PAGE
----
Six Vietnamese in Russia have been charged with using slave labor, setting up a criminal gang and abetting illegal immigration, after police found them running illegal garment factories employing 1,200 Vietnamese nationals.
An Itar-Tass report last Thursday quoted a source from the Russian Interior Ministry as saying that the unidentified six "had set up a consolidated group to use slave labor comprising Vietnamese citizens and persons from other states staying in Russia illegally."
Police said the suspects had set up factories, where the workers also lived, in areas with "minimal and insufficient sanitary norms and labor conditions."
They said the workers, including the suspects' compatriots and foreigners, were forced to work as their passports had been taken away and they could not return to their countries or claim their civil rights in Russia.
All the suspects are in custody.
Their factories were found on July 31 during regular police checks of areas frequented by migrants in Moscow after a police officer was attacked by an angry mob at a market in June and seriously injured.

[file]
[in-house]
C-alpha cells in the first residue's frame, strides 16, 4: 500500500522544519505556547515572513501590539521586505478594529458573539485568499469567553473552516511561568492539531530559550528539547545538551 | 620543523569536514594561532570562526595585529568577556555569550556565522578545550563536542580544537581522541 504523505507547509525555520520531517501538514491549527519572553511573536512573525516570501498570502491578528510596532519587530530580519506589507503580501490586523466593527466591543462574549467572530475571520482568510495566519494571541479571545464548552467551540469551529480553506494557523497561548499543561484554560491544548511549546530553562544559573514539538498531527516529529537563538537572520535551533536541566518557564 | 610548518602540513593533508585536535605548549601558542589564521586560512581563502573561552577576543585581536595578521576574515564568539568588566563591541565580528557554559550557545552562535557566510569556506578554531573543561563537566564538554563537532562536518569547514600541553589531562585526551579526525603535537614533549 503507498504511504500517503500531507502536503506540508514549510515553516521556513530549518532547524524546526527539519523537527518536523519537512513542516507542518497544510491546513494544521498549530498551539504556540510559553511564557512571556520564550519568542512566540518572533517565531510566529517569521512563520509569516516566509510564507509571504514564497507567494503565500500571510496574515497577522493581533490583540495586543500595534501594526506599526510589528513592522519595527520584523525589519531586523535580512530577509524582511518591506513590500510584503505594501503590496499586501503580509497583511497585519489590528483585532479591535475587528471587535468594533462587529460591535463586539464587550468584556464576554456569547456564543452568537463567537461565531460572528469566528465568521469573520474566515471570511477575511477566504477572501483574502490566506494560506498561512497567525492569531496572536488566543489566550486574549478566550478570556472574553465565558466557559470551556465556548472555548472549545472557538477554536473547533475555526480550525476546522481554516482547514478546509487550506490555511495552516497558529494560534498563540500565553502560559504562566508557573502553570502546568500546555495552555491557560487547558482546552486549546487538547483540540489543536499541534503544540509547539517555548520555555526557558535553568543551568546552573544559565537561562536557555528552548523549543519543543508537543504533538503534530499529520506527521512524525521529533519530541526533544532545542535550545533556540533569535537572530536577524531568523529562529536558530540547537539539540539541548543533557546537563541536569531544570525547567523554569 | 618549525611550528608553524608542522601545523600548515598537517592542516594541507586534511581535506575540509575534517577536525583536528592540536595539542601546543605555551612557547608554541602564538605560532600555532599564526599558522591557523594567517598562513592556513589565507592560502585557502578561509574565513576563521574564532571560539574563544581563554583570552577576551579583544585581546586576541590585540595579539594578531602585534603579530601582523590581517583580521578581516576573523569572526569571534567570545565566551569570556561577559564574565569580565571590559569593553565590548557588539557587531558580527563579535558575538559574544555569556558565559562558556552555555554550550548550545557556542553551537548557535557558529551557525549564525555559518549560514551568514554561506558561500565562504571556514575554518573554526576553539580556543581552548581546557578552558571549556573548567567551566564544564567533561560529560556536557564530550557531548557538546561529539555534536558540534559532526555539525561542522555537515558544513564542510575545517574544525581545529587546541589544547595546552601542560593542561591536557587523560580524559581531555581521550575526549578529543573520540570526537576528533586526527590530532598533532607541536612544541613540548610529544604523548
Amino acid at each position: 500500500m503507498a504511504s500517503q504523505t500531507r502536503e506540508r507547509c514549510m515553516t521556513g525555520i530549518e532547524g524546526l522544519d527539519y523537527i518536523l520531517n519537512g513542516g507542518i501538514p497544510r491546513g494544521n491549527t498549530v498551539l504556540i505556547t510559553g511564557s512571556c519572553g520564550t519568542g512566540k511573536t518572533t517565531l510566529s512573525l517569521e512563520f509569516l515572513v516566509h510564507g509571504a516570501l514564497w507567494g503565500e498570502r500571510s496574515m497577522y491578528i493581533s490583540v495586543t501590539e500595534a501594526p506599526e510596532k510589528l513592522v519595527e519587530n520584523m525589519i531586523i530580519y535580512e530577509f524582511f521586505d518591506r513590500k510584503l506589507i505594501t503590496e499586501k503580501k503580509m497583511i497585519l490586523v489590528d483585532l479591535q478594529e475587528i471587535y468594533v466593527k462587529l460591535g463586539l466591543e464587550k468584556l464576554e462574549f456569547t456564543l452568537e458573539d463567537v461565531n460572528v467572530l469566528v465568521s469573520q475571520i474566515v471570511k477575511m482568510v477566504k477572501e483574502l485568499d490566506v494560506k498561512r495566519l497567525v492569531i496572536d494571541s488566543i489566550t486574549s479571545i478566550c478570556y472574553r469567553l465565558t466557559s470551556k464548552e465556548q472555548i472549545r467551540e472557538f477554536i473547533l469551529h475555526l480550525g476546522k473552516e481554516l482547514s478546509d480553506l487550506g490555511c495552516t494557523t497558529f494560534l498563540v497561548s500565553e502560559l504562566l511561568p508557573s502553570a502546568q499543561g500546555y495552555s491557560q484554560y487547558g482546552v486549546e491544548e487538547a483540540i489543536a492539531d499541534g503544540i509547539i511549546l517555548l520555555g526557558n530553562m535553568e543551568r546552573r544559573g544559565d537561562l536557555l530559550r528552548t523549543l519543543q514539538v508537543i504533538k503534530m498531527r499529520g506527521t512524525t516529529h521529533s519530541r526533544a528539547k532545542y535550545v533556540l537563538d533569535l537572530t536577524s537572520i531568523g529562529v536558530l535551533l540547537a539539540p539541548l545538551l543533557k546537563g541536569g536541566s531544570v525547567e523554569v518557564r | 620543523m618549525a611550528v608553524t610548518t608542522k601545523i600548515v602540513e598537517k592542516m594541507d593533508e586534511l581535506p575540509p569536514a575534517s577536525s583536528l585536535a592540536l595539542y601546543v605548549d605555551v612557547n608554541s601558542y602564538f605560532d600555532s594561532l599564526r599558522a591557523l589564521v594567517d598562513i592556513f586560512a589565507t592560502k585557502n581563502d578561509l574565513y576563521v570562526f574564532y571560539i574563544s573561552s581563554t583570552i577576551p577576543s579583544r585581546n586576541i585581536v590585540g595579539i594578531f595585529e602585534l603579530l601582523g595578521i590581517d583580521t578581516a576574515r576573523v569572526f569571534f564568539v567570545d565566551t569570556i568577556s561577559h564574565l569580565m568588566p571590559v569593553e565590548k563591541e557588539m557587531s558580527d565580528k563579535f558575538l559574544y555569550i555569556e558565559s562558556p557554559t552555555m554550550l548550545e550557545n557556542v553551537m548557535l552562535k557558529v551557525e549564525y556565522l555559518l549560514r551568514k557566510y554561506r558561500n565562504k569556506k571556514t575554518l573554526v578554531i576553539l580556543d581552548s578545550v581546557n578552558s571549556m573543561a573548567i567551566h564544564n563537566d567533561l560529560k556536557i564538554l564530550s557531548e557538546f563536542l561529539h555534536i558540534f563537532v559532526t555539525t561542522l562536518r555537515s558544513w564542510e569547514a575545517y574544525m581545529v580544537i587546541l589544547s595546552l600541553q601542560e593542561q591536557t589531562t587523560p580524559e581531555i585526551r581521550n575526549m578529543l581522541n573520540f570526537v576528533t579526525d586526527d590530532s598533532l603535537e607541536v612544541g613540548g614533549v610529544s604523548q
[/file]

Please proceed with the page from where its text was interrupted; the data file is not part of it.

More than 900 officers were then deployed for the raids, and they took in 1,200 Vietnamese and 200 others from Egypt, Morocco, Syria, Uzbekistan, and Azerbaijan.
AFP quoted the police as saying that the workers were found making clothes with fake designer labels.
A number of their passports were found to be forged.
Some of the Vietnamese have been deported and more than 200 others were sent to the inhabited island of Severny.
The Russian police have recently raided many illegal garment factories outside Moscow, each employing hundreds of Vietnamese workers.
The BBC, which helped expose a Vietnamese-run garment workshop using slave labor August last year, reported that there are dozens of sweatshops run by Vietnamese in Russia employing thousands of Vietnamese workers.
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